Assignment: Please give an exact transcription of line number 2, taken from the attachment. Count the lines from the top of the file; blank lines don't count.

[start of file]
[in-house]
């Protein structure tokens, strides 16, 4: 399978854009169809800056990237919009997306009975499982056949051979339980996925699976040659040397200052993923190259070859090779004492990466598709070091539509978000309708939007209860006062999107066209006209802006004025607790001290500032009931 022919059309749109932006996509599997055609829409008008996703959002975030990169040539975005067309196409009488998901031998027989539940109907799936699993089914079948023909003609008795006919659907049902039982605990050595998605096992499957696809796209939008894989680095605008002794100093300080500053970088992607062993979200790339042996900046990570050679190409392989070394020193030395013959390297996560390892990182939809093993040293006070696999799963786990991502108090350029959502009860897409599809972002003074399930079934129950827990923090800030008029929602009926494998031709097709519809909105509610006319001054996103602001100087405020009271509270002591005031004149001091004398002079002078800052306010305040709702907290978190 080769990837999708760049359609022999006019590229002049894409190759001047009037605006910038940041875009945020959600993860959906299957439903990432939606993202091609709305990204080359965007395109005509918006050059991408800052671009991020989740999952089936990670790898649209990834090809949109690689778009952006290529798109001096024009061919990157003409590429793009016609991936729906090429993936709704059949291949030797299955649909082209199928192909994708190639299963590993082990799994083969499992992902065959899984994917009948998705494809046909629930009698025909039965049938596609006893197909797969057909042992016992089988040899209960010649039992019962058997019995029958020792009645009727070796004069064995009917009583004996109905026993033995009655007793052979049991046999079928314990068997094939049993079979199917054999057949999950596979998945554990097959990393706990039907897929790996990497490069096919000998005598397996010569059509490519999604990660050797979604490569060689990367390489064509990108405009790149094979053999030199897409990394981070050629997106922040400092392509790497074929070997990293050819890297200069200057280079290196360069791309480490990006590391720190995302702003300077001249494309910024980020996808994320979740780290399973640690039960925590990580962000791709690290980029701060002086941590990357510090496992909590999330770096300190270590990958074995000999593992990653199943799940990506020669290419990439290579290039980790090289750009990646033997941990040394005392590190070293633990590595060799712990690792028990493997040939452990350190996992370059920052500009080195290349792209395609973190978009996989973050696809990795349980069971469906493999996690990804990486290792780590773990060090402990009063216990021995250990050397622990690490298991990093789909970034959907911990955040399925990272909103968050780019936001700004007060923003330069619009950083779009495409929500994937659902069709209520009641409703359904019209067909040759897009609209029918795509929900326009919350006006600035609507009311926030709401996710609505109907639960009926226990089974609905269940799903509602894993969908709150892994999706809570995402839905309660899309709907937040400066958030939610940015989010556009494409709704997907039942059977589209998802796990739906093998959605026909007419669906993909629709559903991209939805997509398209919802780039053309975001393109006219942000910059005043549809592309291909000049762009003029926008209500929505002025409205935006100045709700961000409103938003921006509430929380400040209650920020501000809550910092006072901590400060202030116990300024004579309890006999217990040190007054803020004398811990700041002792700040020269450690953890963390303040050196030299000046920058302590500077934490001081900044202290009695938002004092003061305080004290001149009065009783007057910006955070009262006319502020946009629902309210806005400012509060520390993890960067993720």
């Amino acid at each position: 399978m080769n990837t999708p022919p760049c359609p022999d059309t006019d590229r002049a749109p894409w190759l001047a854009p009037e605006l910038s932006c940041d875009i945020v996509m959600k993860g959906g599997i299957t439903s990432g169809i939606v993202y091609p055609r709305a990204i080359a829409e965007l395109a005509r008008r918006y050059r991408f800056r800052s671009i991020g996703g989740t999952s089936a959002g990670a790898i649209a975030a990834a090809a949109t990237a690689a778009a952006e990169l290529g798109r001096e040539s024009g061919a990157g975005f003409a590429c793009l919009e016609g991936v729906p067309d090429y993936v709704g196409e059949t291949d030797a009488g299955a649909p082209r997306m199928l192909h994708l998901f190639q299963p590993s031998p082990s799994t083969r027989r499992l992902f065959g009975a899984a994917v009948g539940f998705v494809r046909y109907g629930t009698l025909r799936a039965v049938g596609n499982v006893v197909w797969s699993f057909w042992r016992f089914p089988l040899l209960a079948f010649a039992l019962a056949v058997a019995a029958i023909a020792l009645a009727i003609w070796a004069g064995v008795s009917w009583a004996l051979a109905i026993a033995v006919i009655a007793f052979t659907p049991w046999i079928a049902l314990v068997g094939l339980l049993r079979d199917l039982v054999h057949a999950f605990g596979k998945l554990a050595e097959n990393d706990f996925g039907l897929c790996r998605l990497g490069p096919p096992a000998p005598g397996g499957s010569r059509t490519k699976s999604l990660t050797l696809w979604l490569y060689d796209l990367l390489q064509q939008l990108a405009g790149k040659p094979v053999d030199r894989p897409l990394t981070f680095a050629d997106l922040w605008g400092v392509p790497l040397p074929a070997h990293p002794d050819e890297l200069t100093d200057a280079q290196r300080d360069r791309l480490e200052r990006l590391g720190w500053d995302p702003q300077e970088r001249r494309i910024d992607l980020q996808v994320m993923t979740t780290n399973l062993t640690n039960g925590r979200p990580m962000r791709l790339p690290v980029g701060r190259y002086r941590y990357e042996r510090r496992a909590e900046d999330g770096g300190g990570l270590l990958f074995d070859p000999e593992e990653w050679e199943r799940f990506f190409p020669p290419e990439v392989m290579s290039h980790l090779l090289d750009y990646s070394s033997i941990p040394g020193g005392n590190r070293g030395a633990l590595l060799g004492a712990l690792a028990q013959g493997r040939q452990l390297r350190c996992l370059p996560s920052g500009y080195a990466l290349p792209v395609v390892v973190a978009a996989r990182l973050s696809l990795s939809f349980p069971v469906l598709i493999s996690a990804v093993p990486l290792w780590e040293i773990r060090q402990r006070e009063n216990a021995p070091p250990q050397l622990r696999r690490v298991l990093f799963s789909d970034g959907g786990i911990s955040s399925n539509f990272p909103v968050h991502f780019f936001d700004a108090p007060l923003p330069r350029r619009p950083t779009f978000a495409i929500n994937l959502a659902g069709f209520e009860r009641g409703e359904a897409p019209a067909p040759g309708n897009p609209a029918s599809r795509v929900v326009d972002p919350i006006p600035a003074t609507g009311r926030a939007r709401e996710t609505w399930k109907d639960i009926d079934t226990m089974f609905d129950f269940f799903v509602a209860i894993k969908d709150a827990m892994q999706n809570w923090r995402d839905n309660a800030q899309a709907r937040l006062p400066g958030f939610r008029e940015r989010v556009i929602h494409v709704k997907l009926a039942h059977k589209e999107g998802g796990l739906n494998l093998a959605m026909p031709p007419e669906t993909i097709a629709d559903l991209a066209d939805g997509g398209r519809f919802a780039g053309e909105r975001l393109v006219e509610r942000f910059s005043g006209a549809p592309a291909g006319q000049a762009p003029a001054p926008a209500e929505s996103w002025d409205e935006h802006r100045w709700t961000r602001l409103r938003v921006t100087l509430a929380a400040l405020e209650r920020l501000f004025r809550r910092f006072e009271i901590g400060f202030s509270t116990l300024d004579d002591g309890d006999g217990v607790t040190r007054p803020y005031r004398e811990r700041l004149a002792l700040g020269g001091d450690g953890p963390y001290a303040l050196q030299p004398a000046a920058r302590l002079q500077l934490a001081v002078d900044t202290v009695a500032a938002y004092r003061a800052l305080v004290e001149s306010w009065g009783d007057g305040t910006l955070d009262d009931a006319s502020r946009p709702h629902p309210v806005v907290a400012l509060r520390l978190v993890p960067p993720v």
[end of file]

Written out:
């Protein structure tokens, strides 16, 4: 399978854009169809800056990237919009997306009975499982056949051979339980996925699976040659040397200052993923190259070859090779004492990466598709070091539509978000309708939007209860006062999107066209006209802006004025607790001290500032009931 022919059309749109932006996509599997055609829409008008996703959002975030990169040539975005067309196409009488998901031998027989539940109907799936699993089914079948023909003609008795006919659907049902039982605990050595998605096992499957696809796209939008894989680095605008002794100093300080500053970088992607062993979200790339042996900046990570050679190409392989070394020193030395013959390297996560390892990182939809093993040293006070696999799963786990991502108090350029959502009860897409599809972002003074399930079934129950827990923090800030008029929602009926494998031709097709519809909105509610006319001054996103602001100087405020009271509270002591005031004149001091004398002079002078800052306010305040709702907290978190 080769990837999708760049359609022999006019590229002049894409190759001047009037605006910038940041875009945020959600993860959906299957439903990432939606993202091609709305990204080359965007395109005509918006050059991408800052671009991020989740999952089936990670790898649209990834090809949109690689778009952006290529798109001096024009061919990157003409590429793009016609991936729906090429993936709704059949291949030797299955649909082209199928192909994708190639299963590993082990799994083969499992992902065959899984994917009948998705494809046909629930009698025909039965049938596609006893197909797969057909042992016992089988040899209960010649039992019962058997019995029958020792009645009727070796004069064995009917009583004996109905026993033995009655007793052979049991046999079928314990068997094939049993079979199917054999057949999950596979998945554990097959990393706990039907897929790996990497490069096919000998005598397996010569059509490519999604990660050797979604490569060689990367390489064509990108405009790149094979053999030199897409990394981070050629997106922040400092392509790497074929070997990293050819890297200069200057280079290196360069791309480490990006590391720190995302702003300077001249494309910024980020996808994320979740780290399973640690039960925590990580962000791709690290980029701060002086941590990357510090496992909590999330770096300190270590990958074995000999593992990653199943799940990506020669290419990439290579290039980790090289750009990646033997941990040394005392590190070293633990590595060799712990690792028990493997040939452990350190996992370059920052500009080195290349792209395609973190978009996989973050696809990795349980069971469906493999996690990804990486290792780590773990060090402990009063216990021995250990050397622990690490298991990093789909970034959907911990955040399925990272909103968050780019936001700004007060923003330069619009950083779009495409929500994937659902069709209520009641409703359904019209067909040759897009609209029918795509929900326009919350006006600035609507009311926030709401996710609505109907639960009926226990089974609905269940799903509602894993969908709150892994999706809570995402839905309660899309709907937040400066958030939610940015989010556009494409709704997907039942059977589209998802796990739906093998959605026909007419669906993909629709559903991209939805997509398209919802780039053309975001393109006219942000910059005043549809592309291909000049762009003029926008209500929505002025409205935006100045709700961000409103938003921006509430929380400040209650920020501000809550910092006072901590400060202030116990300024004579309890006999217990040190007054803020004398811990700041002792700040020269450690953890963390303040050196030299000046920058302590500077934490001081900044202290009695938002004092003061305080004290001149009065009783007057910006955070009262006319502020946009629902309210806005400012509060520390993890960067993720």